Proposed changes to health benefits

By Beth Ann Conahan
October 25, 2001

An issue has aroused concern among faculty and staff, as well as the administration. Faculty and staff’s health benefits are under examination by the president’s office and under reconsideration by the Board of Trustees.

“Everyone is concerned,” Dr. James Hedtke, head of the faculty and staff advisory board, a board established by President Antoinette Iadarola not long after she began working at the college, said.

The administration compared the college’s programs to those of 22 comparable colleges in the area and found that its health care benefits were “out of whack” with those of other colleges, according to Iadarola.

That is one of the three reasons Iadarola and Stephen Lightcap, vice president for finance and administration and treasurer, said that the faculty and staff’s benefits were under examination.

Across the country, health care costs are rising dramatically, another reason for the reconsideration. The weak economy has added to this rise and it is expected that many companies will request that employees share in the expense. Another reason for the rise in costs involves customer freedoms. Years ago, care companies were able to control costs by striking bargains with doctors and hospitals. The expense began to rise again when care companies began to allow customers to choose their doctors and hospitals.

The faculty is aware that costs are rising across the country but wants the administration to consider methods other than cutting the benefits budget.

“We need to look at creative ways to offer quality health care plans,” Dr. Margaret McGuinness, department chair, religious studies, said.

Right now, the benefits are handled in a cafeteria plan. Employees have a budget of flex dollars, which they can use to pick and choose what they want, as though off a menu. The flex dollars left over can then be opted-out, so that an employee can take that extra money home in their paycheck.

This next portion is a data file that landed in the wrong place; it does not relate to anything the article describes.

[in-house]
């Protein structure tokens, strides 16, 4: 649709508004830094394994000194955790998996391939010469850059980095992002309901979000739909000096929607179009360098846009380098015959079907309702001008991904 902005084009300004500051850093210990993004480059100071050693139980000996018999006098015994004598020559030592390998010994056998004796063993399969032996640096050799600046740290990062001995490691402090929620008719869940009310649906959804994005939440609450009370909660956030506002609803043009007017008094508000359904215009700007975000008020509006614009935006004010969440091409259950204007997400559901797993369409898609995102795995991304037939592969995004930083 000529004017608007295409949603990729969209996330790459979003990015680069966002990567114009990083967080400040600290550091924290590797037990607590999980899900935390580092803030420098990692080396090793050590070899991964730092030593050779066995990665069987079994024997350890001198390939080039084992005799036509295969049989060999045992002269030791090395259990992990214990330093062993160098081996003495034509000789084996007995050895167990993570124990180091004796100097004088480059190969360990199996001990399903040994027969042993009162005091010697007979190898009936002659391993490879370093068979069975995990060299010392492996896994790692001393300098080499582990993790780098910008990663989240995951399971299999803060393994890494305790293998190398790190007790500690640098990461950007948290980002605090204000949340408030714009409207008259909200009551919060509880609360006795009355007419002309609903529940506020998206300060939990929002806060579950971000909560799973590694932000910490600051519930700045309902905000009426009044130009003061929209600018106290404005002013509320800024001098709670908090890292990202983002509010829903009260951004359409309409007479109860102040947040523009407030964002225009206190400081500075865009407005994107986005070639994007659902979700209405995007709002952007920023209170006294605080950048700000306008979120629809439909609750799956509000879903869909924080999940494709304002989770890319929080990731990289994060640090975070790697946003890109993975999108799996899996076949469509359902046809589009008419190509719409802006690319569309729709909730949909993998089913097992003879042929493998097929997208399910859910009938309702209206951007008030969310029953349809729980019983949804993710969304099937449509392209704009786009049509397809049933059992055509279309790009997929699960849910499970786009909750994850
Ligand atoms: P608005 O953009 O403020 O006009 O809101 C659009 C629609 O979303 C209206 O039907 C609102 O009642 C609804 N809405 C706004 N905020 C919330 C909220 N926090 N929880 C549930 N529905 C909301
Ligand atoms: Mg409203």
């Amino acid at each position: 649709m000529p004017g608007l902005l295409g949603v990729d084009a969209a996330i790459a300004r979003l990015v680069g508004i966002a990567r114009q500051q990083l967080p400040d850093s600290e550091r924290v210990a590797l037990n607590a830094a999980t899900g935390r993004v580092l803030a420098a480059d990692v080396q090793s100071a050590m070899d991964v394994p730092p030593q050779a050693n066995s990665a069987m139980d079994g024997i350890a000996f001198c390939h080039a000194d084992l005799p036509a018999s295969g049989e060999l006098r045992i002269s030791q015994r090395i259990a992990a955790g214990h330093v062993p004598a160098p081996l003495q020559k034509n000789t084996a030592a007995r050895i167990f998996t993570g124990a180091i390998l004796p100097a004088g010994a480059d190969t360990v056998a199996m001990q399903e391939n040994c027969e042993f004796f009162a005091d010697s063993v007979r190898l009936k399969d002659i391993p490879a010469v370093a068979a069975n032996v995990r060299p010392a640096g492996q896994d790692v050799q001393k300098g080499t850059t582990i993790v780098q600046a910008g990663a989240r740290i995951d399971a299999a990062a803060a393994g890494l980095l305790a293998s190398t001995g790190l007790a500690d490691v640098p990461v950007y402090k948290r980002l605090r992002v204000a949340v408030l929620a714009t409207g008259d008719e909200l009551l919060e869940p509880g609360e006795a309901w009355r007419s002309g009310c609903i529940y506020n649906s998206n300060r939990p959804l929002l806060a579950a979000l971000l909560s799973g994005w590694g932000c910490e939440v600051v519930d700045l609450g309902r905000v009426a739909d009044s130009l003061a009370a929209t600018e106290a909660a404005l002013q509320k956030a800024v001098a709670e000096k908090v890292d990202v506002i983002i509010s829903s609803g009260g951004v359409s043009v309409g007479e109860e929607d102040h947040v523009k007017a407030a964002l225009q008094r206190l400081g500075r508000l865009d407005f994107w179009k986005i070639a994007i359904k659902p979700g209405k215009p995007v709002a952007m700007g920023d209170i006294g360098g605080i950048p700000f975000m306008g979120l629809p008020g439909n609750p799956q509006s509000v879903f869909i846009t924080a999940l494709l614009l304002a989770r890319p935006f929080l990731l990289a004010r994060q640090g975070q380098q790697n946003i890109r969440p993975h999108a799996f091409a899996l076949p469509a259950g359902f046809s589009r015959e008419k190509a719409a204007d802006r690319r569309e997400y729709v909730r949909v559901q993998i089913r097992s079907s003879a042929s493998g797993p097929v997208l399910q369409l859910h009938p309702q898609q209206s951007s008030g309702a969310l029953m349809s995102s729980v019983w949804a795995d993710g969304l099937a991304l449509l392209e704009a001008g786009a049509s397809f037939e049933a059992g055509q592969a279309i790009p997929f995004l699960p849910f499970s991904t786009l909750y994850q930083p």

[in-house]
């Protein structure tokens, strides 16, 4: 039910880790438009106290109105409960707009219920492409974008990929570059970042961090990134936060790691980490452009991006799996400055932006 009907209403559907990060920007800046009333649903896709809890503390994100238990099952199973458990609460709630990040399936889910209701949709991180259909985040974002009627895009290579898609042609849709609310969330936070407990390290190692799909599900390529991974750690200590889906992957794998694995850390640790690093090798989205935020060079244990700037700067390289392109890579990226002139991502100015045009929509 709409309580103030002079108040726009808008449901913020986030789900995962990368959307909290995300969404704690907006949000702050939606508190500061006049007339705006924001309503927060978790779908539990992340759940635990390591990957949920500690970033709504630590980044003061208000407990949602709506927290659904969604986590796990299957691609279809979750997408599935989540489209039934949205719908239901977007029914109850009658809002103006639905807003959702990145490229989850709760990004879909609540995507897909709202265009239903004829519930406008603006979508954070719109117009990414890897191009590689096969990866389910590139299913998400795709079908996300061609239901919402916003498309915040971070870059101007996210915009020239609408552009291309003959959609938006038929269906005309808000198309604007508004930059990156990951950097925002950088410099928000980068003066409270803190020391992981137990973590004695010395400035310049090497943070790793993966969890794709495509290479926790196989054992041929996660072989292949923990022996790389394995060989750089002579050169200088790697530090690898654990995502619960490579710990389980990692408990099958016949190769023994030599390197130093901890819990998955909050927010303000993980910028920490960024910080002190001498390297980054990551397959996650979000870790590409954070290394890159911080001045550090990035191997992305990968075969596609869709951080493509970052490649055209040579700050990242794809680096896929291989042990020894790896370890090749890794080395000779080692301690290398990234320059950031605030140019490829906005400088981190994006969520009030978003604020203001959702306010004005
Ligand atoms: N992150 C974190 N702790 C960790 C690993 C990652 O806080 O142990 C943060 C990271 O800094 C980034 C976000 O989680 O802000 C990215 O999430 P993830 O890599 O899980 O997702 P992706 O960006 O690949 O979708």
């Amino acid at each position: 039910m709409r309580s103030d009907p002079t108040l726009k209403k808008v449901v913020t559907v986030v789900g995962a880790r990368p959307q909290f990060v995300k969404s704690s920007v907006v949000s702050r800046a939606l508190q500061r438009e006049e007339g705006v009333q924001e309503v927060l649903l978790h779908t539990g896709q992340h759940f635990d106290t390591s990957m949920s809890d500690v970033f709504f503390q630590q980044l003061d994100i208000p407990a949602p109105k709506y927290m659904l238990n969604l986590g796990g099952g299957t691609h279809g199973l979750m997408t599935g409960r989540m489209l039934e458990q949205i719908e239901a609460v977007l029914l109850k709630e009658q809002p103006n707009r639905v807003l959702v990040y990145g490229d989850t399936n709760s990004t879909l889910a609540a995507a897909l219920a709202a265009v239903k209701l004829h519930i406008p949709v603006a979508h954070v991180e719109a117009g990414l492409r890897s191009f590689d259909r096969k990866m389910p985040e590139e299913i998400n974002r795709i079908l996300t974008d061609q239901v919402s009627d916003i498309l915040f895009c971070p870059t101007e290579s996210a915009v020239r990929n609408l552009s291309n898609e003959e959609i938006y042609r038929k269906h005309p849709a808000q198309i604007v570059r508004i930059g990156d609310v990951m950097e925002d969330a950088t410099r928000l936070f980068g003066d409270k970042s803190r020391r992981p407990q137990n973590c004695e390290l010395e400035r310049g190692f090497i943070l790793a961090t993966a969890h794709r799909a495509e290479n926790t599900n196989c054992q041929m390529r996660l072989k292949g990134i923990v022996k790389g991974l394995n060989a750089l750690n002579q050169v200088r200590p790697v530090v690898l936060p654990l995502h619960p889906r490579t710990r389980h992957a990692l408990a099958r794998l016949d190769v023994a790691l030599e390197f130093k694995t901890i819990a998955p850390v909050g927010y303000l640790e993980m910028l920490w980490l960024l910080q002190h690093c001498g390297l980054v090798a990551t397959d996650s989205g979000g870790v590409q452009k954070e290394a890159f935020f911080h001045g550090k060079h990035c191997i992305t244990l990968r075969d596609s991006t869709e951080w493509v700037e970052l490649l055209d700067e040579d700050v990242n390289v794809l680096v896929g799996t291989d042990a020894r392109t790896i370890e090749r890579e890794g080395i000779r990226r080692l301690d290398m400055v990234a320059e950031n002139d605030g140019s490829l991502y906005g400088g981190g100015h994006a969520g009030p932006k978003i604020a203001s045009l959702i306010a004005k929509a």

The third challenge involves these flex dollars. Many institutions offer its employees a fixed or flat number of dollars to use. Cabrini has never done it this way. The school offers flex dollars based on a percentage of the lowest cost family medical plan. Right now, it’s based on 80 percent of that plan, bringing the total number of flex dollars to $5,840.

Forty percent of the faculty and staff choose to have no benefits through the college and take their entire flex dollars home with their paycheck because they have benefits through a spouse. Cabrini has the “highest cash out in Philadelphia,” Lightcap said.

For many employees on campus, the opt-out is a very popular perk. Would prospective new hires be turned off to the college if the opt-out money were taken away?

“I have heard faculty express concerns about that,” McGuinness said.

Iadarola feels that Cabrini offers a competitive salary and that whether or not the opt-out money is offered would not be a major consideration for a new hire. She said the school has no intention of offering a poor package.

For the employees who take their opt-out money home with them, any cut to the benefit budget or the opt-out money will be viewed as salary cut. Iadarola and Lightcap do not agree. Flex dollars are not a part of the salary. They are for benefits, according to Iadarola.

McGuinness, however, recognizes that if money that employees are accustomed to taking home in their paychecks is no longer there, it will feel like a salary cut.

On Friday, Oct. 19, 11 proposals were made to the Board of Trustees. Some of the proposals did plan to take away the opt-out but all proposals were rejected.

The final decision is that of the Board of Trustees.

Right now, the issue is still unresolved. Hedtke and the rest of the faculty and staff share a concern over what the new plan will be.

“Healthcare is a justice issue,” McGuinness said.

For now it’s “up in the air,” Hedtke said.

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Beth Ann Conahan

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